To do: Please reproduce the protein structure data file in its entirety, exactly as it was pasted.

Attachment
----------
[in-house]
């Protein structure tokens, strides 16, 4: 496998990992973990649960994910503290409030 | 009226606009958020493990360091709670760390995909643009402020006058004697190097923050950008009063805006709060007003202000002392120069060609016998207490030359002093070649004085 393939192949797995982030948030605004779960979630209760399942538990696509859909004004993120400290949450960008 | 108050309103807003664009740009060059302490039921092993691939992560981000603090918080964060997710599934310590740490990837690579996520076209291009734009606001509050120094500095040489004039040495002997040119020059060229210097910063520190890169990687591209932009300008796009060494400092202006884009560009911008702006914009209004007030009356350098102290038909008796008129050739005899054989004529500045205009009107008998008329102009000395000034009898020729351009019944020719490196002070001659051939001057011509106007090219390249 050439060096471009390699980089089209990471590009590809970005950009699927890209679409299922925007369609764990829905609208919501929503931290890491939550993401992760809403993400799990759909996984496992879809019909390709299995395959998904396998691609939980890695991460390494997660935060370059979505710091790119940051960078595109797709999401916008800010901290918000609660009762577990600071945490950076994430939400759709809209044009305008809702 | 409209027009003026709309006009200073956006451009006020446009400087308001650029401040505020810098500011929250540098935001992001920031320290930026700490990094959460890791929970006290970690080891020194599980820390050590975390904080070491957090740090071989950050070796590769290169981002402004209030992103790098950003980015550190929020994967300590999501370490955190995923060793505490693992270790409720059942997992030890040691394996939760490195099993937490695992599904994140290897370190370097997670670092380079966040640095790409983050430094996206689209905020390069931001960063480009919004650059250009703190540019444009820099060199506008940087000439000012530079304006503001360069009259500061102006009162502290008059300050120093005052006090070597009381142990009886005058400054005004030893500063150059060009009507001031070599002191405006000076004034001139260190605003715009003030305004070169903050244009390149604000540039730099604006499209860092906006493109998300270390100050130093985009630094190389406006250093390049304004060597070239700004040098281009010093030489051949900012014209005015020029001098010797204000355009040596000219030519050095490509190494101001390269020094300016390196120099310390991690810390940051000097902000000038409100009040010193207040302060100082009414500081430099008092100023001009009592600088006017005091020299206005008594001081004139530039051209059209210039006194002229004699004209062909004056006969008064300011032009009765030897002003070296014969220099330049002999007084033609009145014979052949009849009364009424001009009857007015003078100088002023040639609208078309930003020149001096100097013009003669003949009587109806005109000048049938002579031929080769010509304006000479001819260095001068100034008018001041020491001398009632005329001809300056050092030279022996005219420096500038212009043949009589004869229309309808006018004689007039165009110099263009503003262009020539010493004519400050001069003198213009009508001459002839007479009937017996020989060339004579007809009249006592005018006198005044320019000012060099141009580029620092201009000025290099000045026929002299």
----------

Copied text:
[in-house]
């Protein structure tokens, strides 16, 4: 496998990992973990649960994910503290409030 | 009226606009958020493990360091709670760390995909643009402020006058004697190097923050950008009063805006709060007003202000002392120069060609016998207490030359002093070649004085 393939192949797995982030948030605004779960979630209760399942538990696509859909004004993120400290949450960008 | 108050309103807003664009740009060059302490039921092993691939992560981000603090918080964060997710599934310590740490990837690579996520076209291009734009606001509050120094500095040489004039040495002997040119020059060229210097910063520190890169990687591209932009300008796009060494400092202006884009560009911008702006914009209004007030009356350098102290038909008796008129050739005899054989004529500045205009009107008998008329102009000395000034009898020729351009019944020719490196002070001659051939001057011509106007090219390249 050439060096471009390699980089089209990471590009590809970005950009699927890209679409299922925007369609764990829905609208919501929503931290890491939550993401992760809403993400799990759909996984496992879809019909390709299995395959998904396998691609939980890695991460390494997660935060370059979505710091790119940051960078595109797709999401916008800010901290918000609660009762577990600071945490950076994430939400759709809209044009305008809702 | 409209027009003026709309006009200073956006451009006020446009400087308001650029401040505020810098500011929250540098935001992001920031320290930026700490990094959460890791929970006290970690080891020194599980820390050590975390904080070491957090740090071989950050070796590769290169981002402004209030992103790098950003980015550190929020994967300590999501370490955190995923060793505490693992270790409720059942997992030890040691394996939760490195099993937490695992599904994140290897370190370097997670670092380079966040640095790409983050430094996206689209905020390069931001960063480009919004650059250009703190540019444009820099060199506008940087000439000012530079304006503001360069009259500061102006009162502290008059300050120093005052006090070597009381142990009886005058400054005004030893500063150059060009009507001031070599002191405006000076004034001139260190605003715009003030305004070169903050244009390149604000540039730099604006499209860092906006493109998300270390100050130093985009630094190389406006250093390049304004060597070239700004040098281009010093030489051949900012014209005015020029001098010797204000355009040596000219030519050095490509190494101001390269020094300016390196120099310390991690810390940051000097902000000038409100009040010193207040302060100082009414500081430099008092100023001009009592600088006017005091020299206005008594001081004139530039051209059209210039006194002229004699004209062909004056006969008064300011032009009765030897002003070296014969220099330049002999007084033609009145014979052949009849009364009424001009009857007015003078100088002023040639609208078309930003020149001096100097013009003669003949009587109806005109000048049938002579031929080769010509304006000479001819260095001068100034008018001041020491001398009632005329001809300056050092030279022996005219420096500038212009043949009589004869229309309808006018004689007039165009110099263009503003262009020539010493004519400050001069003198213009009508001459002839007479009937017996020989060339004579007809009249006592005018006198005044320019000012060099141009580029620092201009000025290099000045026929002299």